We Have Come to Worship Him
(Part 2 of 5 part article, by John Piper)
Continuing…. There are at least five truths that Matthew wants us to see in this story about Christ and worship
1. Jesus is the Messiah, the King of the Jews, and Should be Honored as Such.
Verse 2 announces clearly whom this story is really about: “Where is He who has been born King of the Jews?” It’s about a newborn child destined to be King of the Jews. Now, in itself that would not be a very great thing. Somewhere alive in America today there are probably three or four children or young people under the age of 18 who are going to be President of the United States some day. But nobody really cares about this, or sets out to find them or honor them.
But verse 4 makes clear what the magi really mean by “King of the Jews.” It says, “Gathering together all the chief priests and scribes of the people, [Herod] inquired of them where the Messiah was to be born.” Herod had been called “king of the Jews” by the Senate in Rome for almost 40 years. But no one called him Messiah. Messiah means the long-awaited God-anointed Ruler, who would overcome all other rule, and bring in the end of history, and establish the kingdom of God and never die or lose his reign.
We don’t know how the wise men got their information that there was such a king coming. But it is clear that Herod got the message: these fellows are not searching for a mere, ordinary, human successor to me. They are searching for the final King, to end all kings. And, of course, unlike Anna and Simeon in Luke 2, that is the last thing Herod was looking for. He didn’t even know the simple Scriptures about where the Messiah was to be born.
So he asks the scribes, and the one text that they focus on is Micah 5:2,6 “And you, Bethlehem, land of Judah, are by no means least among the leaders of Judah; for out of you shall come forth a Ruler who will shepherd my people Israel.” Now that doesn’t sound very extraordinary either. The reason is that the only purpose for which the scribes quoted the text was to answer Herod’s question: Where? And the answer is Bethlehem.
But what if Herod had asked them, “Who?” They might have read on in Micah 5: “(2) His goings forth are from long ago, from the days of eternity. . . . (4) And He will arise and shepherd His flock in the strength of the LORD, in the majesty of the name of the LORD His God. And they will remain, because at that time He will be great to the ends of the earth.” So this king is not just coming into being in the womb of his mother Mary. “His goings forth are from long ago, from the days of eternity.” Or, as John’s Gospel says, “In the beginning was the Word, and the Word was with God, and the Word was God” (John 1:1). And this king would not be limited in his realm to Israel. “He will be great to the ends of the earth.”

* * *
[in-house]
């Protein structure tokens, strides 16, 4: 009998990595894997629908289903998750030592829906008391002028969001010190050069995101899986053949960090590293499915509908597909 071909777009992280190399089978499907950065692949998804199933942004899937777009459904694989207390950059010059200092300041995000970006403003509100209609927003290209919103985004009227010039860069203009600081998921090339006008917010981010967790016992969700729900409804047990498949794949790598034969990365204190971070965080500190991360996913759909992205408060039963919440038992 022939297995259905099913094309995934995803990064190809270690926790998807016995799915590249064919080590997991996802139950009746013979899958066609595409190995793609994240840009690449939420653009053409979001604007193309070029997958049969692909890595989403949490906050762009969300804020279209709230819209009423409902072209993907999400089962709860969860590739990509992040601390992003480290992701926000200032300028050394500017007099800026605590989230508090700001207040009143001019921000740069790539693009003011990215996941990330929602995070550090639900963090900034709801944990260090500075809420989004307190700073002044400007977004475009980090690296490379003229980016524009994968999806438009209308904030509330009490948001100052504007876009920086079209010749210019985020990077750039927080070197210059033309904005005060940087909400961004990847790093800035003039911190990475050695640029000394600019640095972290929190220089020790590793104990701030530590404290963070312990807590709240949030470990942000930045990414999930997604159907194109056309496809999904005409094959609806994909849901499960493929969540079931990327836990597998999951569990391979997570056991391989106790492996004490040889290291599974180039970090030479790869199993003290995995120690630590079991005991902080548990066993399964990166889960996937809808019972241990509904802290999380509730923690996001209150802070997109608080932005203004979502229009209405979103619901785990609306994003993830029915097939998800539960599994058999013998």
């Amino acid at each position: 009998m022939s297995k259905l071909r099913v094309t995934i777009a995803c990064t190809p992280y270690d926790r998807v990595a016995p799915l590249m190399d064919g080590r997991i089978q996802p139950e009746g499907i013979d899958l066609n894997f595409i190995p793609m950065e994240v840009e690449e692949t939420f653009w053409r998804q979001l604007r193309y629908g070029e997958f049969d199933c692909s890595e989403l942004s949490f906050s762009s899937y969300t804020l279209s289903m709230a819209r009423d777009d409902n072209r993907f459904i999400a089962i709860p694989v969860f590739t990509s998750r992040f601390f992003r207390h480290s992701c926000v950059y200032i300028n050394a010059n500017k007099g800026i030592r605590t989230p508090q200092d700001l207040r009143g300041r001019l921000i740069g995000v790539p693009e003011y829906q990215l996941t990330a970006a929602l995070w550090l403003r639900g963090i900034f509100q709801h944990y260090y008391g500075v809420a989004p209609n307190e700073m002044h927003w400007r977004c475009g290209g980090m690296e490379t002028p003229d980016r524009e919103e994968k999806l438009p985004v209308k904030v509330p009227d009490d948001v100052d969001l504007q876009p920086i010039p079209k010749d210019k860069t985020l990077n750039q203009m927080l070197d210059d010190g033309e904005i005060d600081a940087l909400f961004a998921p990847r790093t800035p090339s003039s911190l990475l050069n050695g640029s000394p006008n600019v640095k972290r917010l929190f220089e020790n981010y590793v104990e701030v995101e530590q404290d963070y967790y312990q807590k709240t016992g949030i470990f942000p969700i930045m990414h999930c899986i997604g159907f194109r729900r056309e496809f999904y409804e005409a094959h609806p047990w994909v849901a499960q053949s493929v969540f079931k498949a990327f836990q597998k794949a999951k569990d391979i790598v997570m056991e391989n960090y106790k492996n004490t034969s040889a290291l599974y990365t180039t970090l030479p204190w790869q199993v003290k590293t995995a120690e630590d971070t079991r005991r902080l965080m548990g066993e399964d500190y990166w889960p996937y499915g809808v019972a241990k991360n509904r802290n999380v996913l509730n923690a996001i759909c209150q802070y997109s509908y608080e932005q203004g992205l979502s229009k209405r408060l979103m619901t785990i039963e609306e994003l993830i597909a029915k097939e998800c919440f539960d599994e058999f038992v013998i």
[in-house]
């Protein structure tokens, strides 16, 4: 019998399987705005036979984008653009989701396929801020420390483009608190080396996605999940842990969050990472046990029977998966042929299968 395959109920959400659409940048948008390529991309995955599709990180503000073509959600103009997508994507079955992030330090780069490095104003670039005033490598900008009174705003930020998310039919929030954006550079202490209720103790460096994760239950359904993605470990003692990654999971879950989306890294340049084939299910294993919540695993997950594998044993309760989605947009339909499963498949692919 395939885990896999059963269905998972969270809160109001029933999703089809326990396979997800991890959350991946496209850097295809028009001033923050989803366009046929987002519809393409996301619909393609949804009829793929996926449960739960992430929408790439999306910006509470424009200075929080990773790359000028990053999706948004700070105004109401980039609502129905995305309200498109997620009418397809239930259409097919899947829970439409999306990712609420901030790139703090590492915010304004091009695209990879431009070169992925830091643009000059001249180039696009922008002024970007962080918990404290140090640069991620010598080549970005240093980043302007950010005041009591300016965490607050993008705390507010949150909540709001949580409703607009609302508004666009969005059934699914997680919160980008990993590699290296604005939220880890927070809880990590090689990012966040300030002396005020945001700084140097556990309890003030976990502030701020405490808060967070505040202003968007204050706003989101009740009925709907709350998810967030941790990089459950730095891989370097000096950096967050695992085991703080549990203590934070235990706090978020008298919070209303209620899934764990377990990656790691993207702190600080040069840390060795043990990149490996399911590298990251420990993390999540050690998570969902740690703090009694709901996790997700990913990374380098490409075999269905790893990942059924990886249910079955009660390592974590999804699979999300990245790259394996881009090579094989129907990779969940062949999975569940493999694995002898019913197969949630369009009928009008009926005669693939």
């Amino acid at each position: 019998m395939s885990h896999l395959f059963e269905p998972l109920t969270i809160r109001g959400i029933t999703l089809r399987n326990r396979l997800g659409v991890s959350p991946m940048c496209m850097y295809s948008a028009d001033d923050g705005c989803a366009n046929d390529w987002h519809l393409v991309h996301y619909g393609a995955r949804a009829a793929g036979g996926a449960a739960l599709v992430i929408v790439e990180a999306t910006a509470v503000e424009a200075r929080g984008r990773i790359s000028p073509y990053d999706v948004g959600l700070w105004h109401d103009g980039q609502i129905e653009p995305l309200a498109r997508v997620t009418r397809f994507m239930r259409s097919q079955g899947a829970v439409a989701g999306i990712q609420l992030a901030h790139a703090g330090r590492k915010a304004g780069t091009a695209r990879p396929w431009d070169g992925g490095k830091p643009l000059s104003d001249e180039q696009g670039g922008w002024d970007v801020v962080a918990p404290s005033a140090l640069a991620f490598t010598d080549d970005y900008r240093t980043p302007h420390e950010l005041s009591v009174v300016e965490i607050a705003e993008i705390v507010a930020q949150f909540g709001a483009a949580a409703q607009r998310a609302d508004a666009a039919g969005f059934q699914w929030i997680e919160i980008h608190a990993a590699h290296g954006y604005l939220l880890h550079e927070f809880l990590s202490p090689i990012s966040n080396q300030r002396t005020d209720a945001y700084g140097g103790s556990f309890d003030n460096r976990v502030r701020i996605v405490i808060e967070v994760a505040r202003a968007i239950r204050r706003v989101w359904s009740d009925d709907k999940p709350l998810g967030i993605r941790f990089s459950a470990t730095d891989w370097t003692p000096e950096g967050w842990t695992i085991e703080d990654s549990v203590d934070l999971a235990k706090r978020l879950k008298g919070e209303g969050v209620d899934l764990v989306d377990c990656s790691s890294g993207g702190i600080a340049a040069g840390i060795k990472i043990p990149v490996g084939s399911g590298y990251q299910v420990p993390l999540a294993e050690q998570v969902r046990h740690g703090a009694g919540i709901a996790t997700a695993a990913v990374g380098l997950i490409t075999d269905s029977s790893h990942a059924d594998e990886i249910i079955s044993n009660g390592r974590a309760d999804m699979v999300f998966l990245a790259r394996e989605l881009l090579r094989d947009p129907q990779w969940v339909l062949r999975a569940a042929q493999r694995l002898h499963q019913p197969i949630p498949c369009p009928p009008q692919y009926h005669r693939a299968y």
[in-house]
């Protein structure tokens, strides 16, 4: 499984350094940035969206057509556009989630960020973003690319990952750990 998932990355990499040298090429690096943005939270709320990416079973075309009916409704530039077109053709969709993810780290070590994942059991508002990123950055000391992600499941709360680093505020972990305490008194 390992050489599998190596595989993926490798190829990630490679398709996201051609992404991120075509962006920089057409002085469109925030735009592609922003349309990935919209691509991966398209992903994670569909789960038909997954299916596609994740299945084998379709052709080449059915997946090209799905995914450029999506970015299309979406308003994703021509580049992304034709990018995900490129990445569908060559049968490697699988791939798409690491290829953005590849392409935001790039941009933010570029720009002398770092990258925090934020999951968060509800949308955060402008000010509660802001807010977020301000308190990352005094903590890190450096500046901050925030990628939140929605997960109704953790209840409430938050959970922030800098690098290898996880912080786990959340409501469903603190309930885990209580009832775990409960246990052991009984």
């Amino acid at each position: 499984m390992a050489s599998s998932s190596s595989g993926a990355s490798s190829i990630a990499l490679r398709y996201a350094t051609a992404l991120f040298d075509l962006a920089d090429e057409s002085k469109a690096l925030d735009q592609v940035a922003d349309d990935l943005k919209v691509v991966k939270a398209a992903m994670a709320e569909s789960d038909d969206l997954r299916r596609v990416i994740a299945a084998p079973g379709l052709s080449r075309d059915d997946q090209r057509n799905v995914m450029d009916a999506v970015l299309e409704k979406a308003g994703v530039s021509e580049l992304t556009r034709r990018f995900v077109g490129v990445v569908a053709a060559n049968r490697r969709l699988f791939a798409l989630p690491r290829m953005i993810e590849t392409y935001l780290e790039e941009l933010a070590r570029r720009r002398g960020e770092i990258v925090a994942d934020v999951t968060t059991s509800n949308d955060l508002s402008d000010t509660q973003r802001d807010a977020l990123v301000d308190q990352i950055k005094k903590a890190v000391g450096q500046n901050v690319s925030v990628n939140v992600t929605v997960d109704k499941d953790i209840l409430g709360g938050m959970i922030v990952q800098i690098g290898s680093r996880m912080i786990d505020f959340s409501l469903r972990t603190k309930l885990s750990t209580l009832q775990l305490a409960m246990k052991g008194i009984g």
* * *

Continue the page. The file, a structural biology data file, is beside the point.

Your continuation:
That’s the first truth and this is why worship is on their mind! And it leads us to the second truth in this text about the Messiah.
2. Jesus is to be Worshiped not just by Jews, but by all the Nations of the World, as Represented by the Wise Men from the East.
Notice that Matthew does not tell us about the shepherds coming to visit Jesus in the stable. His focus is immediately on foreigners coming from the east to worship Jesus. Verse 1: “Now after Jesus was born in Bethlehem of Judea in the days of Herod the king, magi from the east arrived in Jerusalem, saying, ‘Where is He who has been born King of the Jews?'”
So Matthew’s Gospel portrays Jesus at the beginning and ending of his Gospel as a universal Messiah for the nations, not just for Jews. Here the first worshipers are court magicians or astrologers or wise men not from Israel but from the East – perhaps from Babylon. They were gentiles. Unclean. And at the end of Matthew the last words of Jesus are, “All authority has been given to Me in heaven and on earth. Go therefore and make disciples of all the nations.”
This not only opened the door for us gentiles to rejoice in the Messiah, it added proof that he was the Messiah. Because one of the repeated prophecies was that the nations and kings would, in fact, come to him as the ruler of the world. For example, Isaiah 60:3, “Nations will come to your light, and kings to the brightness of your rising.” So Matthew adds proof to the messiahship of Jesus and shows that he is messiah – a King, and Promise-Fulfiller – for all the nations, not just Israel. For us, not just Jews. (Part 3 tomorrow)
(Friends: If I had been the one to come up with a name for the day Christ was born…I probably would have named it “Christforus-mas”) 😊